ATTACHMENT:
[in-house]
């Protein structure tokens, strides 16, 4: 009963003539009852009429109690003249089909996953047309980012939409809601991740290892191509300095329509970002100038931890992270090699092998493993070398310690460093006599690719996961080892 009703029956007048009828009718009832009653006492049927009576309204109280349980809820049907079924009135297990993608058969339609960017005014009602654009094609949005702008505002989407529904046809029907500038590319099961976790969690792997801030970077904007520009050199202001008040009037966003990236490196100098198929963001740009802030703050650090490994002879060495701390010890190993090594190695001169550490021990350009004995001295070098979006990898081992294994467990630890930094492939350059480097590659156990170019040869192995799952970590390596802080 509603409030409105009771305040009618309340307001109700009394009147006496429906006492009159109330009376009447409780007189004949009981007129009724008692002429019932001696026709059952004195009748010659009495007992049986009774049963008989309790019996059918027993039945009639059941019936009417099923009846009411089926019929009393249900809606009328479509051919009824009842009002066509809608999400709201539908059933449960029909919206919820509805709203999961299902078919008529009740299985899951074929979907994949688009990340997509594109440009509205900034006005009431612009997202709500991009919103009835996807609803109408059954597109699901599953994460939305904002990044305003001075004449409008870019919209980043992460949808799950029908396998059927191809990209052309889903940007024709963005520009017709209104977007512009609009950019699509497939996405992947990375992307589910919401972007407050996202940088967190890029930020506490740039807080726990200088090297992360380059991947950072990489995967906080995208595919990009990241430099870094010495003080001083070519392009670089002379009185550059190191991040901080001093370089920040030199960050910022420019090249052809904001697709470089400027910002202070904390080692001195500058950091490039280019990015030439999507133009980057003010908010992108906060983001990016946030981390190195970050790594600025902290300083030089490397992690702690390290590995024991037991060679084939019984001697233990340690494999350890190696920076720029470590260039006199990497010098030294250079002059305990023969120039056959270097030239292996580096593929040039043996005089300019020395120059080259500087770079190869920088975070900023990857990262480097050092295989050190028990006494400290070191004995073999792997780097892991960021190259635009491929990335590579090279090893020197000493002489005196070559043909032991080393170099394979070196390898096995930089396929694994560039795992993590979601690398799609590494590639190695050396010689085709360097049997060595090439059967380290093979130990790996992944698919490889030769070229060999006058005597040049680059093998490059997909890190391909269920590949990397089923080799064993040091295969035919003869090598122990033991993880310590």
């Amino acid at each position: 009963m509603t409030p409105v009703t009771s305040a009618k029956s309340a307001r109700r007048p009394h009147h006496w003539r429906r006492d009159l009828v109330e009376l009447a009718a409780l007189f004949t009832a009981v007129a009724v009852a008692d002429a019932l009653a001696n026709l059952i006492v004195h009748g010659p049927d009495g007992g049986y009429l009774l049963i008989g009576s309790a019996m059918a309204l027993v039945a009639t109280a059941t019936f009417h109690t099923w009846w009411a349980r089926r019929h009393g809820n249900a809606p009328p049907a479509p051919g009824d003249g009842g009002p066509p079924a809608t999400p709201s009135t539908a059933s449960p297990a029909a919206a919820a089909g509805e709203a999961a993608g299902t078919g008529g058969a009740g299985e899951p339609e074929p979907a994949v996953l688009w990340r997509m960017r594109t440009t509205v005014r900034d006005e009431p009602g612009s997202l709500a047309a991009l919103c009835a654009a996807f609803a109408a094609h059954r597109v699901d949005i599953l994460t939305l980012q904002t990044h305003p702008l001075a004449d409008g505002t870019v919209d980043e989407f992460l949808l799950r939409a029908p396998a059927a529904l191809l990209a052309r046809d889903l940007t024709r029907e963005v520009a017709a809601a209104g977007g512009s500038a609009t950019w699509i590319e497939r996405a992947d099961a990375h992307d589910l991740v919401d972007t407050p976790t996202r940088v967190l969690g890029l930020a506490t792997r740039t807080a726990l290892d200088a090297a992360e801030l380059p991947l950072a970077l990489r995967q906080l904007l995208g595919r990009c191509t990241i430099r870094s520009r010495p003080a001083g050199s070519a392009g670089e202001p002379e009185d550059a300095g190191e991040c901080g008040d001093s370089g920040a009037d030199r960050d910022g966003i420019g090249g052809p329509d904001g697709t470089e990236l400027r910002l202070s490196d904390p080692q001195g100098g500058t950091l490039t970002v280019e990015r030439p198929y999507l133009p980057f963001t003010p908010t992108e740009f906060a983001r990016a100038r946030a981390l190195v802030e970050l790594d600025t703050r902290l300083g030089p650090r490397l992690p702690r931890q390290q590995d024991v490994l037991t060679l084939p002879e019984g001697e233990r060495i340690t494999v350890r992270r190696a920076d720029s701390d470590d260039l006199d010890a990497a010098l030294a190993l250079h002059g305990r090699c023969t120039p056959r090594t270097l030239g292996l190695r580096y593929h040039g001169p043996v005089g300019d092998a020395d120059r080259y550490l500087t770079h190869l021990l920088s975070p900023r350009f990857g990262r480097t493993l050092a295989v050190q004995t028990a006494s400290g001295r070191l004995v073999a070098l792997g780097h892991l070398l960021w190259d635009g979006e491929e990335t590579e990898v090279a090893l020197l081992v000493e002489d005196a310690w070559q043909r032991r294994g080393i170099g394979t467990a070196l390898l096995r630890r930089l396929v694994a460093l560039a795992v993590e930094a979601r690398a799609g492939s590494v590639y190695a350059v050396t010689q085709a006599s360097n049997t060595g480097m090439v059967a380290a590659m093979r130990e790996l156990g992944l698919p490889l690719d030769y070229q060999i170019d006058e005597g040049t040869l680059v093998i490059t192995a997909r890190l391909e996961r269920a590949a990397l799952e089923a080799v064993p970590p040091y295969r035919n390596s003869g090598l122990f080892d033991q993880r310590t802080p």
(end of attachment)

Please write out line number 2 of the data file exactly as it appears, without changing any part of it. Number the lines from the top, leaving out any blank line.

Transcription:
């Protein structure tokens, strides 16, 4: 009963003539009852009429109690003249089909996953047309980012939409809601991740290892191509300095329509970002100038931890992270090699092998493993070398310690460093006599690719996961080892 009703029956007048009828009718009832009653006492049927009576309204109280349980809820049907079924009135297990993608058969339609960017005014009602654009094609949005702008505002989407529904046809029907500038590319099961976790969690792997801030970077904007520009050199202001008040009037966003990236490196100098198929963001740009802030703050650090490994002879060495701390010890190993090594190695001169550490021990350009004995001295070098979006990898081992294994467990630890930094492939350059480097590659156990170019040869192995799952970590390596802080 509603409030409105009771305040009618309340307001109700009394009147006496429906006492009159109330009376009447409780007189004949009981007129009724008692002429019932001696026709059952004195009748010659009495007992049986009774049963008989309790019996059918027993039945009639059941019936009417099923009846009411089926019929009393249900809606009328479509051919009824009842009002066509809608999400709201539908059933449960029909919206919820509805709203999961299902078919008529009740299985899951074929979907994949688009990340997509594109440009509205900034006005009431612009997202709500991009919103009835996807609803109408059954597109699901599953994460939305904002990044305003001075004449409008870019919209980043992460949808799950029908396998059927191809990209052309889903940007024709963005520009017709209104977007512009609009950019699509497939996405992947990375992307589910919401972007407050996202940088967190890029930020506490740039807080726990200088090297992360380059991947950072990489995967906080995208595919990009990241430099870094010495003080001083070519392009670089002379009185550059190191991040901080001093370089920040030199960050910022420019090249052809904001697709470089400027910002202070904390080692001195500058950091490039280019990015030439999507133009980057003010908010992108906060983001990016946030981390190195970050790594600025902290300083030089490397992690702690390290590995024991037991060679084939019984001697233990340690494999350890190696920076720029470590260039006199990497010098030294250079002059305990023969120039056959270097030239292996580096593929040039043996005089300019020395120059080259500087770079190869920088975070900023990857990262480097050092295989050190028990006494400290070191004995073999792997780097892991960021190259635009491929990335590579090279090893020197000493002489005196070559043909032991080393170099394979070196390898096995930089396929694994560039795992993590979601690398799609590494590639190695050396010689085709360097049997060595090439059967380290093979130990790996992944698919490889030769070229060999006058005597040049680059093998490059997909890190391909269920590949990397089923080799064993040091295969035919003869090598122990033991993880310590």